There is usually 2 ways of starting as a pjm – the first is to do a degree in the particular field (let's say civil engineering), and then specialise on pjm during the course, or, do a general pjm degree and then specialise into construction (for example).

After my experience, the first way is better, since you really have all the background knowledge about your projects, although this means a bit less pjm knowledge. However, the pjm knowledge is far easier to obtain later (for example through PMI certifications) than the engineering stuff, which you can get only at universities.

Also, I think companies employ more "engineer" people rather than "manager" people, most of all when talking about someone who is just starting in this business. Getting into a manager position most definitely requires years of experience in the particular field, which is the case for instance when you have worked as an "engineer" before.

This is my advice, hope you'll find this helpful!
...
1 reply by James C
Nov 18, 2021 5:06 PM
James C
...
Thanks for responding and sharing your thought Balázs. I’d not really considered going back into higher education but maybe something that would accelerate my progression.

Thank you
James,

since you are in the UK, Prince2 would be a good choice to start. You can get the foundation certification within a week and this knowledge is quite popular in your country, so it is good to have it on the CV.

On the longer view, PMP and agile certifications could be extensions of your qualifications. Since you were in IT, I assume you might have run some projects (any proposal for a client would be project), which may count towards the PMP requirement of 3 years experience.

Due to the general labor shortage in UK mainly due to Brexit, I think you should have good chance for a job in the PM field, even for an entry level position. IT, construction and financial services are industries striving in UK. On the other hand, the more experience you have the better job offers you get.

Here is a link to a salary report for PMs in UK
https://www.apm.org.uk/news/apm-salary-and...ect-profession/

And here is a UK job/skills report
https://www.mckinsey.com/featured-insights...talent-shortage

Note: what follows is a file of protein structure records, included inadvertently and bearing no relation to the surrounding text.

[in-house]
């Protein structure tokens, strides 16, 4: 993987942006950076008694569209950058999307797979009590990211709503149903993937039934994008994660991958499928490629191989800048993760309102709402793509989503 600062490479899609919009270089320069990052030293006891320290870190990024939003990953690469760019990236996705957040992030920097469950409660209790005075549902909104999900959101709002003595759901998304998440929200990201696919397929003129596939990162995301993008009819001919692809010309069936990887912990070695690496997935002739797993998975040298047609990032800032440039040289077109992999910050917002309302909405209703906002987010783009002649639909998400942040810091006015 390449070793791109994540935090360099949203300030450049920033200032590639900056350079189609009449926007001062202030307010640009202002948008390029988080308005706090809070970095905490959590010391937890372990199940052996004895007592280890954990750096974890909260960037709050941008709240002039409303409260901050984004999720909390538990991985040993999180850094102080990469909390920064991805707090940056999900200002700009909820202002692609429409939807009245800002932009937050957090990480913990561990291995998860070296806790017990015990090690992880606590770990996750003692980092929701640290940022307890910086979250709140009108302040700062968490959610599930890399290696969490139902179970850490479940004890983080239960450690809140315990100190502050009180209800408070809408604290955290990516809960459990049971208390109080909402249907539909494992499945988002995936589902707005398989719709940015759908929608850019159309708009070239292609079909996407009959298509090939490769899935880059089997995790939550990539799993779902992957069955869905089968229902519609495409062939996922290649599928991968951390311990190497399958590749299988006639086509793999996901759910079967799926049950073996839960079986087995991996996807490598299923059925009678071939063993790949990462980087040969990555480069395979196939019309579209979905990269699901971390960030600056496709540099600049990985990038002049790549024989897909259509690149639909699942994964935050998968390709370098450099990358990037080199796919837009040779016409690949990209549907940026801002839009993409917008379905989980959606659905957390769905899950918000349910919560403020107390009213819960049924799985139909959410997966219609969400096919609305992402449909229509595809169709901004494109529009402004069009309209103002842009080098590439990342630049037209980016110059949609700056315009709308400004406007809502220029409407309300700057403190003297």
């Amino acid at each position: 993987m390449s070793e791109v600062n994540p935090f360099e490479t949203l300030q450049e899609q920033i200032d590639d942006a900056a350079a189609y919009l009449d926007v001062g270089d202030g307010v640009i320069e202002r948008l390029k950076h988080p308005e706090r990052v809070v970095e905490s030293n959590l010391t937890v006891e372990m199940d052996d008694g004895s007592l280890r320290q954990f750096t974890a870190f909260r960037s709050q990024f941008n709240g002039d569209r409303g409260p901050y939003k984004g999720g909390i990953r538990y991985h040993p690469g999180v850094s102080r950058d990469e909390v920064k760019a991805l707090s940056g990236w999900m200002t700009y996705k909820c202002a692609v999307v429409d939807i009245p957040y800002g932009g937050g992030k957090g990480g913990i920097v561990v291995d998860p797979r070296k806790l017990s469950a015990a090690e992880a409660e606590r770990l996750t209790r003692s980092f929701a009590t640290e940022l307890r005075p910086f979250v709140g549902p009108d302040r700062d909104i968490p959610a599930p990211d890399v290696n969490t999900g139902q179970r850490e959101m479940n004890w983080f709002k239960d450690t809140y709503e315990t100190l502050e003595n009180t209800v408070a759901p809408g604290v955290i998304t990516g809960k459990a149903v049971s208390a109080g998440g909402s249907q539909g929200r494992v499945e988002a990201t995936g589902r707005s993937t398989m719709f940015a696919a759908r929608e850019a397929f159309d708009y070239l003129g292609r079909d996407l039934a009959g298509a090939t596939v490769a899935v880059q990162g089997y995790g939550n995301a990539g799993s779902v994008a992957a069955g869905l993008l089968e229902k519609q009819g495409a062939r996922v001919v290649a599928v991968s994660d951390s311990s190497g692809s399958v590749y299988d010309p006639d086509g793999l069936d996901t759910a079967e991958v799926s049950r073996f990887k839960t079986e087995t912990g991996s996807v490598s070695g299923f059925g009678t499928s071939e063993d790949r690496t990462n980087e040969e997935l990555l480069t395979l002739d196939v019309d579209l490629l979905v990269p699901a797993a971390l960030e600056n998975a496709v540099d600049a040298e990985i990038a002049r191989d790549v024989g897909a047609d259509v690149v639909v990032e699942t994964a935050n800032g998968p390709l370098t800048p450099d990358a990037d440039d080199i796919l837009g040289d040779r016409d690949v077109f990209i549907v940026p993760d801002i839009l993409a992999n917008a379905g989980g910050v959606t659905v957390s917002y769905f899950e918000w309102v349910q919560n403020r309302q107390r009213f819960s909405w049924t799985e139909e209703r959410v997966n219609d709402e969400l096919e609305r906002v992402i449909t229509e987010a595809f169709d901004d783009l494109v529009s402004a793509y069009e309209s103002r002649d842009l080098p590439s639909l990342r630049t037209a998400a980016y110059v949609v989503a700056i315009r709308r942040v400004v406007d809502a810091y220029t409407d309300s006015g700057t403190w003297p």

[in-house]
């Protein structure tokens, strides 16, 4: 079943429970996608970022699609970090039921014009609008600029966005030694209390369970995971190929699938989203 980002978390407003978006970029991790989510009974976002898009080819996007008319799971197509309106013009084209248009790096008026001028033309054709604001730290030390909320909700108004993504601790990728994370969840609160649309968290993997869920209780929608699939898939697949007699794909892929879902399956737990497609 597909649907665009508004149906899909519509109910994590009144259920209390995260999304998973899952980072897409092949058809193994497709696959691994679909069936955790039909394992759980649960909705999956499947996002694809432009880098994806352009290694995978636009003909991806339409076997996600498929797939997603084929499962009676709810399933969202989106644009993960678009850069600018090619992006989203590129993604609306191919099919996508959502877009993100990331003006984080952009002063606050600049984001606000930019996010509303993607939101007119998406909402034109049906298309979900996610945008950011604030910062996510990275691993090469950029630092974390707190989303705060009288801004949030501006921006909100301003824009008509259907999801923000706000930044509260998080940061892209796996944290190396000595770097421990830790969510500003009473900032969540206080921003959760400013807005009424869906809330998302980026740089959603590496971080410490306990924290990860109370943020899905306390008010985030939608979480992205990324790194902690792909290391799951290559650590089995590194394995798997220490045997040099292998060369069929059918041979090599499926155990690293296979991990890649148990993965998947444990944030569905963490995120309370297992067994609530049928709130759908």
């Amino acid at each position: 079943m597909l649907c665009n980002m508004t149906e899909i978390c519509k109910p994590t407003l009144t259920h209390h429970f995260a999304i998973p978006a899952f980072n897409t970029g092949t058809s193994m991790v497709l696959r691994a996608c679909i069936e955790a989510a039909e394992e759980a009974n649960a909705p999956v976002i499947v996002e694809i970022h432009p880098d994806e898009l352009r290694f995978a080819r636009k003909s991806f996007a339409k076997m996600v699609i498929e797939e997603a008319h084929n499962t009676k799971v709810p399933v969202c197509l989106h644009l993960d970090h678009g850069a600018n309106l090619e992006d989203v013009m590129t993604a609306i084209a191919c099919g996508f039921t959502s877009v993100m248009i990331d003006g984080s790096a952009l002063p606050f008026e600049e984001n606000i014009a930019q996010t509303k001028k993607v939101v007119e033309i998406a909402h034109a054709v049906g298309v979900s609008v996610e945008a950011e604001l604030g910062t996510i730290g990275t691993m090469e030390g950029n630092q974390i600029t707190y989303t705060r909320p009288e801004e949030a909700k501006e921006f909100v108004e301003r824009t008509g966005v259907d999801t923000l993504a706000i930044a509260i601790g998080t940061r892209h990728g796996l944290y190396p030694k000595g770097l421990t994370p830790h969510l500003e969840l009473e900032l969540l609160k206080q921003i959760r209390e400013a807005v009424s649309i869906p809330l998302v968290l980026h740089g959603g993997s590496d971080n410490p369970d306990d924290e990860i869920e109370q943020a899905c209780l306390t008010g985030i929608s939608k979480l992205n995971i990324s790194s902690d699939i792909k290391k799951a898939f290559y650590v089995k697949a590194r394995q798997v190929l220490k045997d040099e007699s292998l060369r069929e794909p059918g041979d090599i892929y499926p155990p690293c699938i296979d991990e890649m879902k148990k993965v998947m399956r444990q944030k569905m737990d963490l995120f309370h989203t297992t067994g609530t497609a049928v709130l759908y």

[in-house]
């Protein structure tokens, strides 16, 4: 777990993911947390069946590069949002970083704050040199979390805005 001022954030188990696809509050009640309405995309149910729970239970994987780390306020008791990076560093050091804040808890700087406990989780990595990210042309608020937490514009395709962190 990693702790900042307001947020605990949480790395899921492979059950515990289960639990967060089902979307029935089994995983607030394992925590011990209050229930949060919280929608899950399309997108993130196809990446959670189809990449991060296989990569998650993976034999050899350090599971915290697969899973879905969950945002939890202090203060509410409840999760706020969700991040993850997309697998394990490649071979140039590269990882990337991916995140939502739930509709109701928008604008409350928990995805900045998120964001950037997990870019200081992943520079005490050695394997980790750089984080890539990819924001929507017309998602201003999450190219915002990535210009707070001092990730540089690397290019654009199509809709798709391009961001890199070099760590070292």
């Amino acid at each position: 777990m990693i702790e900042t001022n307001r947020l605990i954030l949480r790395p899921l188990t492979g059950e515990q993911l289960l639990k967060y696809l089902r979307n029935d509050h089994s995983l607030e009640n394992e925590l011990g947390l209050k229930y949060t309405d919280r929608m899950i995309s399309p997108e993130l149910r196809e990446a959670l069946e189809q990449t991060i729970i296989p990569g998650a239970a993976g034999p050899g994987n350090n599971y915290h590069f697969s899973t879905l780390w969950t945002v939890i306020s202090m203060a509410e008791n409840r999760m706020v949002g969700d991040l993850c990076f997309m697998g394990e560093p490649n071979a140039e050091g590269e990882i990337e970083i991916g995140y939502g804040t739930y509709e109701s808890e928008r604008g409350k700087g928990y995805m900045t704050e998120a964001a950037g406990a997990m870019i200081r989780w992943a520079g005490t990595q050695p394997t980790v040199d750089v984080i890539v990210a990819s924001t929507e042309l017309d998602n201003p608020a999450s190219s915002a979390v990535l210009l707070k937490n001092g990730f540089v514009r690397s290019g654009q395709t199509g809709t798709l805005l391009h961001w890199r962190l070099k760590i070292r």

Hope this helps.
Thomas
...
1 reply by James C
Nov 18, 2021 5:02 PM
James C
...
Hi Thomas,

Thank you for taking the time to read through & respond - especially by relating it to the UK.
I’ll look into the PMP requirement of 3 years, as I’ve worked on numerous IT projects to date.
Thanks again,
James
Definitely find an industry you find interesting. A successful career involves continuous learning so you might as well learn about something you enjoy.

Another option to moving into PM is making a lateral move in some company from a different job function related to the products. Many people including myself have moved into PM not from engineering experience in that domain, but from product knowledge obtained in something else like supply chain management.

Some PM roles will require a lot of detailed technical knowledge. A highly skilled techie however may not have the vertical and or horizontal integration knowledge, nor the people skills to be an effective PM. Someone with experience in business management may have experience working with many technical teams, suppliers, customers, finance, etc. which might be more important to a PM that needs broad knowledge more than specific expertise in one area.
...
1 reply by James C
Nov 18, 2021 5:04 PM
James C
...
Hi Keith,

Good food for thought around making a lateral move within a company from another area. Certainly something to consider.

Thanks
James
Nov 18, 2021 9:55 AM
Replying to Thomas Walenta
...
James,

since you are in the UK, Prince2 would be a good choice to start. You can get the foundation certification within a week and this knowledge is quite popular in your country, so it is good to have it on the CV.

On the longer view, PMP and agile certifications could be extensions of your qualifications. Since you were in IT, I assume you might have run some projects (any proposal for a client would be project), which may count towards the PMP requirement of 3 years experience.

Due to the general labor shortage in UK mainly due to Brexit, I think you should have good chance for a job in the PM field, even for an entry level position. IT, construction and financial services are industries striving in UK. On the other hand, the more experience you have the better job offers you get.